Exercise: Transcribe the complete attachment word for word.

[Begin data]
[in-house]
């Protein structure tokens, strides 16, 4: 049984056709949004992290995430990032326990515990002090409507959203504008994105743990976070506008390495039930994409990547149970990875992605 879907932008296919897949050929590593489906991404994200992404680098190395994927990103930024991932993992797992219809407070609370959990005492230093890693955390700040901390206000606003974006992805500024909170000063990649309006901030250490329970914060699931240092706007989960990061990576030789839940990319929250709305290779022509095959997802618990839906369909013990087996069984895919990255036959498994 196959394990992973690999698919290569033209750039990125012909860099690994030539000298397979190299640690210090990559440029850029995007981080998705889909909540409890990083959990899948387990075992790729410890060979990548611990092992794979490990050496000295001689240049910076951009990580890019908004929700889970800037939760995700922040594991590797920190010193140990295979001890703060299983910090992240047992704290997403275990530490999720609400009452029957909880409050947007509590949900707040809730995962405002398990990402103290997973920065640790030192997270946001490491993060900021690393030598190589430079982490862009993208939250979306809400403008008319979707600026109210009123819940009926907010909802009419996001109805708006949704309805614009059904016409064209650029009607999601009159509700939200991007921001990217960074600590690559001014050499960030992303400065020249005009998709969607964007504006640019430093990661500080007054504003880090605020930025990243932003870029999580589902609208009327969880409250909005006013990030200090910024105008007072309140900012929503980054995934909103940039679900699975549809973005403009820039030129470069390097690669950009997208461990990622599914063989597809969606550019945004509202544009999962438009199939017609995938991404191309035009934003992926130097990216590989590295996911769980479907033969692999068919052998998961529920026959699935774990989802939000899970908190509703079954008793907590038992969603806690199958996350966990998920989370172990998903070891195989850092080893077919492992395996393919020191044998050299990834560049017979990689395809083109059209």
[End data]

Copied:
[in-house]
């Protein structure tokens, strides 16, 4: 049984056709949004992290995430990032326990515990002090409507959203504008994105743990976070506008390495039930994409990547149970990875992605 879907932008296919897949050929590593489906991404994200992404680098190395994927990103930024991932993992797992219809407070609370959990005492230093890693955390700040901390206000606003974006992805500024909170000063990649309006901030250490329970914060699931240092706007989960990061990576030789839940990319929250709305290779022509095959997802618990839906369909013990087996069984895919990255036959498994 196959394990992973690999698919290569033209750039990125012909860099690994030539000298397979190299640690210090990559440029850029995007981080998705889909909540409890990083959990899948387990075992790729410890060979990548611990092992794979490990050496000295001689240049910076951009990580890019908004929700889970800037939760995700922040594991590797920190010193140990295979001890703060299983910090992240047992704290997403275990530490999720609400009452029957909880409050947007509590949900707040809730995962405002398990990402103290997973920065640790030192997270946001490491993060900021690393030598190589430079982490862009993208939250979306809400403008008319979707600026109210009123819940009926907010909802009419996001109805708006949704309805614009059904016409064209650029009607999601009159509700939200991007921001990217960074600590690559001014050499960030992303400065020249005009998709969607964007504006640019430093990661500080007054504003880090605020930025990243932003870029999580589902609208009327969880409250909005006013990030200090910024105008007072309140900012929503980054995934909103940039679900699975549809973005403009820039030129470069390097690669950009997208461990990622599914063989597809969606550019945004509202544009999962438009199939017609995938991404191309035009934003992926130097990216590989590295996911769980479907033969692999068919052998998961529920026959699935774990989802939000899970908190509703079954008793907590038992969603806690199958996350966990998920989370172990998903070891195989850092080893077919492992395996393919020191044998050299990834560049017979990689395809083109059209």